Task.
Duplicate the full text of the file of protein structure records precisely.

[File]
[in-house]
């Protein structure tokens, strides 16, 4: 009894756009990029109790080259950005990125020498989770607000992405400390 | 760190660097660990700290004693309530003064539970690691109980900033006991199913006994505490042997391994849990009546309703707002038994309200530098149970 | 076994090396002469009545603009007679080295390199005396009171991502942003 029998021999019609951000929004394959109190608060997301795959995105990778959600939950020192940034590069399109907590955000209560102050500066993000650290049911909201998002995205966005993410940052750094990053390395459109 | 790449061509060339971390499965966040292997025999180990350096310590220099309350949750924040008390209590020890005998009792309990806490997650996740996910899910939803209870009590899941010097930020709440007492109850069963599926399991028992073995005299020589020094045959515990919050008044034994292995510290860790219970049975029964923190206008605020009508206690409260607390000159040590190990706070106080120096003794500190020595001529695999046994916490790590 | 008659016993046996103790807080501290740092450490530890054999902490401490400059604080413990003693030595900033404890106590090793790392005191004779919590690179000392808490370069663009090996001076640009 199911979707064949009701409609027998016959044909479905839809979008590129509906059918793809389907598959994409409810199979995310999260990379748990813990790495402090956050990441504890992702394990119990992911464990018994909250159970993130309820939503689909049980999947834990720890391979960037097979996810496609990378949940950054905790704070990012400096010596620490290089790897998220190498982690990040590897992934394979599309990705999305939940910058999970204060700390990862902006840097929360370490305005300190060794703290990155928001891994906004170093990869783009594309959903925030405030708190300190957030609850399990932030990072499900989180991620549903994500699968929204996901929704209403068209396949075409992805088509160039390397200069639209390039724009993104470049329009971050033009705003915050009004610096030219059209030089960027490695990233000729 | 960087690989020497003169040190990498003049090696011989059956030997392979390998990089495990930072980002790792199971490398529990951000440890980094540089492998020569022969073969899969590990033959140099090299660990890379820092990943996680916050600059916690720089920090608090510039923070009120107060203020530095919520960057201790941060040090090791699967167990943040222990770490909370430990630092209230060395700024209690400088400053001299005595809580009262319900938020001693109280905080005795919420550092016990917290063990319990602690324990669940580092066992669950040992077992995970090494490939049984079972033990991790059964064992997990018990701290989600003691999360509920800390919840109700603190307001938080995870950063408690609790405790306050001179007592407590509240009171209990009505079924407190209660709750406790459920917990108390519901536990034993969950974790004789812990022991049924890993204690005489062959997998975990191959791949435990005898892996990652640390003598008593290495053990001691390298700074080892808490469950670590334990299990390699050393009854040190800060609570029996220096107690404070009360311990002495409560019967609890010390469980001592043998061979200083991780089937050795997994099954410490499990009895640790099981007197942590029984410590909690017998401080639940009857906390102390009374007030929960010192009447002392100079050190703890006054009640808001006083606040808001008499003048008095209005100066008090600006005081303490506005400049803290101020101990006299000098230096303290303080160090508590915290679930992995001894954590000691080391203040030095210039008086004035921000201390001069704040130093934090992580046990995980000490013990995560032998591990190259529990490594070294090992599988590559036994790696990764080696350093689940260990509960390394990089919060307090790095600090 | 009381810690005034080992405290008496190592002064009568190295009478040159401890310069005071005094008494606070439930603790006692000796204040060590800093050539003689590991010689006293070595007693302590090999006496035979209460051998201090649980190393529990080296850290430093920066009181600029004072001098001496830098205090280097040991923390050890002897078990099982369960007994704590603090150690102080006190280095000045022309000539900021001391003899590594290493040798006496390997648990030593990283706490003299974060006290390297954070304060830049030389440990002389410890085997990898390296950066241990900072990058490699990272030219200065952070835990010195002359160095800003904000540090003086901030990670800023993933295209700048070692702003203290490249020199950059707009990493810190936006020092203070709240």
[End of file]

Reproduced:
[in-house]
């Protein structure tokens, strides 16, 4: 009894756009990029109790080259950005990125020498989770607000992405400390 | 760190660097660990700290004693309530003064539970690691109980900033006991199913006994505490042997391994849990009546309703707002038994309200530098149970 | 076994090396002469009545603009007679080295390199005396009171991502942003 029998021999019609951000929004394959109190608060997301795959995105990778959600939950020192940034590069399109907590955000209560102050500066993000650290049911909201998002995205966005993410940052750094990053390395459109 | 790449061509060339971390499965966040292997025999180990350096310590220099309350949750924040008390209590020890005998009792309990806490997650996740996910899910939803209870009590899941010097930020709440007492109850069963599926399991028992073995005299020589020094045959515990919050008044034994292995510290860790219970049975029964923190206008605020009508206690409260607390000159040590190990706070106080120096003794500190020595001529695999046994916490790590 | 008659016993046996103790807080501290740092450490530890054999902490401490400059604080413990003693030595900033404890106590090793790392005191004779919590690179000392808490370069663009090996001076640009 199911979707064949009701409609027998016959044909479905839809979008590129509906059918793809389907598959994409409810199979995310999260990379748990813990790495402090956050990441504890992702394990119990992911464990018994909250159970993130309820939503689909049980999947834990720890391979960037097979996810496609990378949940950054905790704070990012400096010596620490290089790897998220190498982690990040590897992934394979599309990705999305939940910058999970204060700390990862902006840097929360370490305005300190060794703290990155928001891994906004170093990869783009594309959903925030405030708190300190957030609850399990932030990072499900989180991620549903994500699968929204996901929704209403068209396949075409992805088509160039390397200069639209390039724009993104470049329009971050033009705003915050009004610096030219059209030089960027490695990233000729 | 960087690989020497003169040190990498003049090696011989059956030997392979390998990089495990930072980002790792199971490398529990951000440890980094540089492998020569022969073969899969590990033959140099090299660990890379820092990943996680916050600059916690720089920090608090510039923070009120107060203020530095919520960057201790941060040090090791699967167990943040222990770490909370430990630092209230060395700024209690400088400053001299005595809580009262319900938020001693109280905080005795919420550092016990917290063990319990602690324990669940580092066992669950040992077992995970090494490939049984079972033990991790059964064992997990018990701290989600003691999360509920800390919840109700603190307001938080995870950063408690609790405790306050001179007592407590509240009171209990009505079924407190209660709750406790459920917990108390519901536990034993969950974790004789812990022991049924890993204690005489062959997998975990191959791949435990005898892996990652640390003598008593290495053990001691390298700074080892808490469950670590334990299990390699050393009854040190800060609570029996220096107690404070009360311990002495409560019967609890010390469980001592043998061979200083991780089937050795997994099954410490499990009895640790099981007197942590029984410590909690017998401080639940009857906390102390009374007030929960010192009447002392100079050190703890006054009640808001006083606040808001008499003048008095209005100066008090600006005081303490506005400049803290101020101990006299000098230096303290303080160090508590915290679930992995001894954590000691080391203040030095210039008086004035921000201390001069704040130093934090992580046990995980000490013990995560032998591990190259529990490594070294090992599988590559036994790696990764080696350093689940260990509960390394990089919060307090790095600090 | 009381810690005034080992405290008496190592002064009568190295009478040159401890310069005071005094008494606070439930603790006692000796204040060590800093050539003689590991010689006293070595007693302590090999006496035979209460051998201090649980190393529990080296850290430093920066009181600029004072001098001496830098205090280097040991923390050890002897078990099982369960007994704590603090150690102080006190280095000045022309000539900021001391003899590594290493040798006496390997648990030593990283706490003299974060006290390297954070304060830049030389440990002389410890085997990898390296950066241990900072990058490699990272030219200065952070835990010195002359160095800003904000540090003086901030990670800023993933295209700048070692702003203290490249020199950059707009990493810190936006020092203070709240």